The 2020 Tomorrow’s MBA report from CarringtonCrisp and EFMD suggests that the MBA market will be different from the previous decade. Stories still persist about the decline of the MBA, but the demand for postgraduate and lifelong learning will only grow in coming years as people have to reskill and upskill to build their careers. The MBA will be part of the answer to this demand, albeit the content of the degree and the way it is delivered may be very different from previous decades and there will be many alternatives to an MBA.
In recent years the trend has been for MBAs to become shorter with more offering one-year compared with two-year degrees. Demand for a one-year MBA rather than a two-year degree is again highlighted in this year’s Tomorrow’s MBA report. The future is likely to find not just growing demand for one-year MBAs, but also for part-time, executive, blended, online and stackable degrees, potentially with the stackable MBA being delivered by different schools at different times in a student’s career. Just over two-thirds of respondents (69%) in this year’s study also indicated that they would consider a specialist master’s degree such as a Masters in Finance.
Key to the future of the MBA will be relevance; relevance to students, relevance to employers and relevance to society. MBA content needs to change more quickly – there may be some core fundamentals, but curricula need updating more often than in the past. This year’s report highlights strong demand from prospective students for content that addresses responsible management (70%), ethical leadership (70%), diversity and equality (67%) and global challenges (66%). Future students tend to see responsible leadership as a fundamental aspect that runs through business education teaching and research, not as a specialist add-on or elective.
Consideration also needs to be given to the skills that business leaders will require as much as technical knowledge. Add in a broader understanding of changes in society and you begin to see the MBA for the future.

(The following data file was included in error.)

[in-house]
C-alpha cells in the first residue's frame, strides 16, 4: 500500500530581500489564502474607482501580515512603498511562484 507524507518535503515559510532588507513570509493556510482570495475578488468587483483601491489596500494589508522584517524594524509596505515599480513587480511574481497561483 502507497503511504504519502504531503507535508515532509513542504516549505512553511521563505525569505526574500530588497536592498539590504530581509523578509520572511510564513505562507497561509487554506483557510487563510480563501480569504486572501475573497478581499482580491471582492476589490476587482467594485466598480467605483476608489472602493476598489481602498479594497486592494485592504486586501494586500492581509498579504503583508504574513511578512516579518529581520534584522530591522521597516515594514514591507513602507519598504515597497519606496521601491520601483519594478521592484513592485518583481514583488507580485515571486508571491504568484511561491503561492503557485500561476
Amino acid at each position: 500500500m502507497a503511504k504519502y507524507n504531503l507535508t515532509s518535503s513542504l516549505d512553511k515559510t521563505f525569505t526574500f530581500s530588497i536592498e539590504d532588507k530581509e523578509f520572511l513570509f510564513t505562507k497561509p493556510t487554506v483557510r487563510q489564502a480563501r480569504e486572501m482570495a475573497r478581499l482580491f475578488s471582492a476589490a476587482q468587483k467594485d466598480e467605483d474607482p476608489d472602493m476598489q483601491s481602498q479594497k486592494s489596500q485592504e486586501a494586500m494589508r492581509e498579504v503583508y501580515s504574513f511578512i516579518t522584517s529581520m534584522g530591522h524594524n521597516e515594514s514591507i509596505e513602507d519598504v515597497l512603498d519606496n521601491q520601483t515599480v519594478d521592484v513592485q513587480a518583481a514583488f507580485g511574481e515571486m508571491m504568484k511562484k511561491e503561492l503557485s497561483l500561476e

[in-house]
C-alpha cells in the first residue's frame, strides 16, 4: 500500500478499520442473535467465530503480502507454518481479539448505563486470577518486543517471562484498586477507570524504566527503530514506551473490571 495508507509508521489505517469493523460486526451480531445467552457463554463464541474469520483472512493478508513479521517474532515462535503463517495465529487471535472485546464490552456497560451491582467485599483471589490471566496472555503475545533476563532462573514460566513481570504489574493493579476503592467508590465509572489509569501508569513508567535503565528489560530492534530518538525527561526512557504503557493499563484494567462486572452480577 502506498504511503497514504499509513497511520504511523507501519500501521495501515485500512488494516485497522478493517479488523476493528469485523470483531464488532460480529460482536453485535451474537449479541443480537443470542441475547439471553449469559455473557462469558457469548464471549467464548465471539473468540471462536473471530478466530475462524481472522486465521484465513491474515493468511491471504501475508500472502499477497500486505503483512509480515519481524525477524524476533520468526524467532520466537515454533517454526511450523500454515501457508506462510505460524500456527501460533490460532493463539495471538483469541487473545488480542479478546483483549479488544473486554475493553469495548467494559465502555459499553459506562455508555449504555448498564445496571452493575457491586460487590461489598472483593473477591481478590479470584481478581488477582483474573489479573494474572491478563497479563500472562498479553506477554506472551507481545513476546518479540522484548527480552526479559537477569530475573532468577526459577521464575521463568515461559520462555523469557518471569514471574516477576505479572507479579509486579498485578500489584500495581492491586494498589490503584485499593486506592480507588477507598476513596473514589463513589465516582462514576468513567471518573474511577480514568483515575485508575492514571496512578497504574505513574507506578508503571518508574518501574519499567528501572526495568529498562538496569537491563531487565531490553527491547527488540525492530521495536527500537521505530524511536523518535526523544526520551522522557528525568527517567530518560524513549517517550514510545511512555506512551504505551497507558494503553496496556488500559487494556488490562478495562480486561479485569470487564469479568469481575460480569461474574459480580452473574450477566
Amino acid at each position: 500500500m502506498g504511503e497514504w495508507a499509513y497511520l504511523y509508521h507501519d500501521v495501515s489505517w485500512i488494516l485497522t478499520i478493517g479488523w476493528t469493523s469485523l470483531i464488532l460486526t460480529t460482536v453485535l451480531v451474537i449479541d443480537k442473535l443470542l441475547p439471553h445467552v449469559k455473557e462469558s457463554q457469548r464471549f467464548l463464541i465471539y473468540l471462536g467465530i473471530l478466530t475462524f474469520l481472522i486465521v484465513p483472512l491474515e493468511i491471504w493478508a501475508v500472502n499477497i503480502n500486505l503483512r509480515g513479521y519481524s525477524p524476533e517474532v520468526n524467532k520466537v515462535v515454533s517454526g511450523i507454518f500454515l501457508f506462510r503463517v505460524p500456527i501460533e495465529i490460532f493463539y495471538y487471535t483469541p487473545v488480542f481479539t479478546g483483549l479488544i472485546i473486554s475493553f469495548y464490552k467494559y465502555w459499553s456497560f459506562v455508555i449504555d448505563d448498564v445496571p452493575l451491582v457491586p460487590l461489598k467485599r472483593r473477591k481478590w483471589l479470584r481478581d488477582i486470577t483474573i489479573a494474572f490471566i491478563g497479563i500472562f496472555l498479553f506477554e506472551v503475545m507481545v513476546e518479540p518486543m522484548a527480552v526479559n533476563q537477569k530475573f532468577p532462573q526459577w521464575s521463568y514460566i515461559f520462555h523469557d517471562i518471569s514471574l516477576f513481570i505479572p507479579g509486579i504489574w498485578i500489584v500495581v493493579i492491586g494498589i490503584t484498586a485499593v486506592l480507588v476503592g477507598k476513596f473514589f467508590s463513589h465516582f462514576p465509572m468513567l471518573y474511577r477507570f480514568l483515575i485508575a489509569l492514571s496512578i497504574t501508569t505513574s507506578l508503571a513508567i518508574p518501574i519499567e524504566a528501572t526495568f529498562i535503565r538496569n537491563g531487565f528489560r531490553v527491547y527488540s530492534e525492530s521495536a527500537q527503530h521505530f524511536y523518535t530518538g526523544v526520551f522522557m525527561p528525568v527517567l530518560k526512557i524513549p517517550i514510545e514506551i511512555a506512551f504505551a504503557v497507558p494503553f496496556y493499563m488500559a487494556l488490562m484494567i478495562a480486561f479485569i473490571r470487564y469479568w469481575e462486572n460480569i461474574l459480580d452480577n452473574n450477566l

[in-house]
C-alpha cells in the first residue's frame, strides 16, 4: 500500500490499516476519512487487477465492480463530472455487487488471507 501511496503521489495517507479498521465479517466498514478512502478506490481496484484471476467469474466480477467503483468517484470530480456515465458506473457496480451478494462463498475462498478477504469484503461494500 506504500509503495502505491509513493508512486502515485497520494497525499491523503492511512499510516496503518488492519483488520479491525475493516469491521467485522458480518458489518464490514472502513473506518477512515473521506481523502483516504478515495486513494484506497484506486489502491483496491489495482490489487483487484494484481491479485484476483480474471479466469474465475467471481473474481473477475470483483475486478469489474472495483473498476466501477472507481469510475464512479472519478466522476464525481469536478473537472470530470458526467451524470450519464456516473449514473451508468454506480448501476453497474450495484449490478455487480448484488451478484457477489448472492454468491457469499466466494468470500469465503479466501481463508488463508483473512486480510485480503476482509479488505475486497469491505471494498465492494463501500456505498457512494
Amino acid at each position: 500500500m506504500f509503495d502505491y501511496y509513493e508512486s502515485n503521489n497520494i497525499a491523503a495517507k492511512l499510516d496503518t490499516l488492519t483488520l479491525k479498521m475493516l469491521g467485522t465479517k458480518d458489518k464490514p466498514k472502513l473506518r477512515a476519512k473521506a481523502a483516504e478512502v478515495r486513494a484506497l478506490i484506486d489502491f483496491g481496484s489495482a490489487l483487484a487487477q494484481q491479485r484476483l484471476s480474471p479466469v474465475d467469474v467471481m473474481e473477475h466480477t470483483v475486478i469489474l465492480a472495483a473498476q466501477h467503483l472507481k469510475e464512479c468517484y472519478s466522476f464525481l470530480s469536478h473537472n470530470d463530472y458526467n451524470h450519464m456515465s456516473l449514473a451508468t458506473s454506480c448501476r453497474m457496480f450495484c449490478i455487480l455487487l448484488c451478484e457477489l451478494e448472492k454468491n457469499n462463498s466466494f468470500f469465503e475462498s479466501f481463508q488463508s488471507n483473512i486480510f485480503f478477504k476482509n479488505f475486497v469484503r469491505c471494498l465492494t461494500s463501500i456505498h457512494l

Without a change to the business school MBA, organisations such as Smartly and Jolt who are offering MBA alternatives and others such as General Assembly who have developed short courses in particular skills with high employer demand, will come more to the fore.
Last year’s report noted that “the rapid change in skills sought by employers means there is a risk that what an MBA learns during their studies could be out of date before they have paid back their loans for studying”. Students may increasingly look for short bursts of learning to top up existing knowledge or add an understanding of new subjects that are prized by employers. Studying in short bursts offers flexibility for the learner to fit with their lifestyle and can be much more cost-effective for an employer if they are paying.
The current MBA market can be summarised in two words – ‘accelerating change.’ Prospective students are demanding content outside the confines of the traditional MBA, appear to be very flexible in where, how and who they get their personal development from, and want to engage with a variety of people that can help their academic, business and international ambitions.